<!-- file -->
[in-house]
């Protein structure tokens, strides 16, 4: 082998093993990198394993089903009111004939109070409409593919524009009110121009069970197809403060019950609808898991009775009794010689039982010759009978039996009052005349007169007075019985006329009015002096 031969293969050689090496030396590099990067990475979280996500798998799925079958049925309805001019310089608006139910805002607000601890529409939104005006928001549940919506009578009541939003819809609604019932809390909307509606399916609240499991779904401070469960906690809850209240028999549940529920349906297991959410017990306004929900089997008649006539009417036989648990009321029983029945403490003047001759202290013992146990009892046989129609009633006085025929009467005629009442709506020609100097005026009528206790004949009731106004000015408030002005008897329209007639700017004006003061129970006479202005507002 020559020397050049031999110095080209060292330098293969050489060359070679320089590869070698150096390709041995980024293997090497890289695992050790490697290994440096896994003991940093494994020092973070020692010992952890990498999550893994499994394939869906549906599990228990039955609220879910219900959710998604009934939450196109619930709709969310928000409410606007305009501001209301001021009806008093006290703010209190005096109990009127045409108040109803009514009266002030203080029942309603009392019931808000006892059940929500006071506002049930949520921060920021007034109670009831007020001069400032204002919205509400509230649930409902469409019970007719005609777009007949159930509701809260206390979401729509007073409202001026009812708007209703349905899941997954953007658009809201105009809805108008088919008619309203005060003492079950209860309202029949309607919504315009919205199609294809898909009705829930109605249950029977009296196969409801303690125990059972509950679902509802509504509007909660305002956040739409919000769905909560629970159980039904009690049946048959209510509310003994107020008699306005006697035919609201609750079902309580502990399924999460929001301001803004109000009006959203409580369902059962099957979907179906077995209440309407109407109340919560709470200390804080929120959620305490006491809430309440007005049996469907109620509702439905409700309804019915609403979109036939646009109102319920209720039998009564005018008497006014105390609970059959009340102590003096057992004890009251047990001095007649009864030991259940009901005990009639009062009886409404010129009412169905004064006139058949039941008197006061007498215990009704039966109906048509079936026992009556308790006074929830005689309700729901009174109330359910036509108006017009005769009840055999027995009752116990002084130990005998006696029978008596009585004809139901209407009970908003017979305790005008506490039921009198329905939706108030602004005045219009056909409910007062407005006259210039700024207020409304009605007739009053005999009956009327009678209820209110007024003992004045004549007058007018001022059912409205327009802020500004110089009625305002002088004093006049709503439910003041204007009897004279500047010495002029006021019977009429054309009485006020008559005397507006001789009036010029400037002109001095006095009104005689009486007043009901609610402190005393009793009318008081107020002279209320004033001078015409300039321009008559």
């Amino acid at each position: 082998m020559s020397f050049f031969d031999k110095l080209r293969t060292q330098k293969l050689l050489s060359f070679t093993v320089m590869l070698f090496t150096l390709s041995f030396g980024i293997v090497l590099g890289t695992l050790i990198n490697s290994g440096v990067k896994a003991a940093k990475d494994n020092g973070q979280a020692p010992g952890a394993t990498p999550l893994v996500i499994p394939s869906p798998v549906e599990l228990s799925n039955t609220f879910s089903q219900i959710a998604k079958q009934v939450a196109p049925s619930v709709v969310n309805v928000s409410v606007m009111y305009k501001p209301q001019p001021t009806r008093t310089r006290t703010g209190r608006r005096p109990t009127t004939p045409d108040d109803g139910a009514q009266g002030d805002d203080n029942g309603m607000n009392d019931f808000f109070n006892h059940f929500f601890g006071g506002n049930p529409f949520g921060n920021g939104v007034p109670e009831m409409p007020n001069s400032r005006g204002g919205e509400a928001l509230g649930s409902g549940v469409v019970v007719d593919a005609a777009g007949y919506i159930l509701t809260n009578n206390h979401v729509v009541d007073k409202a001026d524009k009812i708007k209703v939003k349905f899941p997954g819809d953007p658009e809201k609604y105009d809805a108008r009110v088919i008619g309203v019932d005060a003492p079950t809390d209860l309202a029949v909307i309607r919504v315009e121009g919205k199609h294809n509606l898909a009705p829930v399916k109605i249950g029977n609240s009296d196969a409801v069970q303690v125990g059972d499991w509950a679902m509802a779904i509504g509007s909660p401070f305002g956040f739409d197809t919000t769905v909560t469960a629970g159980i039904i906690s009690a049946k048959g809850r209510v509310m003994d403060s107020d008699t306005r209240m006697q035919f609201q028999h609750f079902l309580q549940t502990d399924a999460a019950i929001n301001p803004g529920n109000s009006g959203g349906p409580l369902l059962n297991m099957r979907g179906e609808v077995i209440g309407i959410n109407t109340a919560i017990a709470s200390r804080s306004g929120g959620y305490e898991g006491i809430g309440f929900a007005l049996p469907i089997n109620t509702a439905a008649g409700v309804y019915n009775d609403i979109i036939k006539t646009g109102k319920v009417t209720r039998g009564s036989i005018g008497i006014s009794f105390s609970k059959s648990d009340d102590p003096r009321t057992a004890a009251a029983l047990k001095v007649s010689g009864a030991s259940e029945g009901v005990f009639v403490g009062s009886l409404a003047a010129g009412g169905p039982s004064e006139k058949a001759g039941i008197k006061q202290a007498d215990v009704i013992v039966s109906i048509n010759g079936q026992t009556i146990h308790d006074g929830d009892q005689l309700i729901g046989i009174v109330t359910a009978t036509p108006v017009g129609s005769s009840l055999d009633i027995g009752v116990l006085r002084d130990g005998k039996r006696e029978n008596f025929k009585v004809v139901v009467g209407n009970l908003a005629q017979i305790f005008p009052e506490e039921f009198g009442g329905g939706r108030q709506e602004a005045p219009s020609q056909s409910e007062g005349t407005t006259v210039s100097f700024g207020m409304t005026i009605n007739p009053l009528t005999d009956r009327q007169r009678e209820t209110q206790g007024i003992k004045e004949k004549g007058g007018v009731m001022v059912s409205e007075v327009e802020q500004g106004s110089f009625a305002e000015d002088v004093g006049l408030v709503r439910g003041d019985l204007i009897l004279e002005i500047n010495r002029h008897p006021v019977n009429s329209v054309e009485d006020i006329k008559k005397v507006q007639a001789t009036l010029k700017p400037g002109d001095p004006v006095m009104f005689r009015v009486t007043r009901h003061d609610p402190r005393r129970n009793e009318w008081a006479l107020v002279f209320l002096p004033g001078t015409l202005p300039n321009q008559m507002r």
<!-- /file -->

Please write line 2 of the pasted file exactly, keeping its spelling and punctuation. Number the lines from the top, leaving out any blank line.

């Protein structure tokens, strides 16, 4: 082998093993990198394993089903009111004939109070409409593919524009009110121009069970197809403060019950609808898991009775009794010689039982010759009978039996009052005349007169007075019985006329009015002096 031969293969050689090496030396590099990067990475979280996500798998799925079958049925309805001019310089608006139910805002607000601890529409939104005006928001549940919506009578009541939003819809609604019932809390909307509606399916609240499991779904401070469960906690809850209240028999549940529920349906297991959410017990306004929900089997008649006539009417036989648990009321029983029945403490003047001759202290013992146990009892046989129609009633006085025929009467005629009442709506020609100097005026009528206790004949009731106004000015408030002005008897329209007639700017004006003061129970006479202005507002 020559020397050049031999110095080209060292330098293969050489060359070679320089590869070698150096390709041995980024293997090497890289695992050790490697290994440096896994003991940093494994020092973070020692010992952890990498999550893994499994394939869906549906599990228990039955609220879910219900959710998604009934939450196109619930709709969310928000409410606007305009501001209301001021009806008093006290703010209190005096109990009127045409108040109803009514009266002030203080029942309603009392019931808000006892059940929500006071506002049930949520921060920021007034109670009831007020001069400032204002919205509400509230649930409902469409019970007719005609777009007949159930509701809260206390979401729509007073409202001026009812708007209703349905899941997954953007658009809201105009809805108008088919008619309203005060003492079950209860309202029949309607919504315009919205199609294809898909009705829930109605249950029977009296196969409801303690125990059972509950679902509802509504509007909660305002956040739409919000769905909560629970159980039904009690049946048959209510509310003994107020008699306005006697035919609201609750079902309580502990399924999460929001301001803004109000009006959203409580369902059962099957979907179906077995209440309407109407109340919560709470200390804080929120959620305490006491809430309440007005049996469907109620509702439905409700309804019915609403979109036939646009109102319920209720039998009564005018008497006014105390609970059959009340102590003096057992004890009251047990001095007649009864030991259940009901005990009639009062009886409404010129009412169905004064006139058949039941008197006061007498215990009704039966109906048509079936026992009556308790006074929830005689309700729901009174109330359910036509108006017009005769009840055999027995009752116990002084130990005998006696029978008596009585004809139901209407009970908003017979305790005008506490039921009198329905939706108030602004005045219009056909409910007062407005006259210039700024207020409304009605007739009053005999009956009327009678209820209110007024003992004045004549007058007018001022059912409205327009802020500004110089009625305002002088004093006049709503439910003041204007009897004279500047010495002029006021019977009429054309009485006020008559005397507006001789009036010029400037002109001095006095009104005689009486007043009901609610402190005393009793009318008081107020002279209320004033001078015409300039321009008559």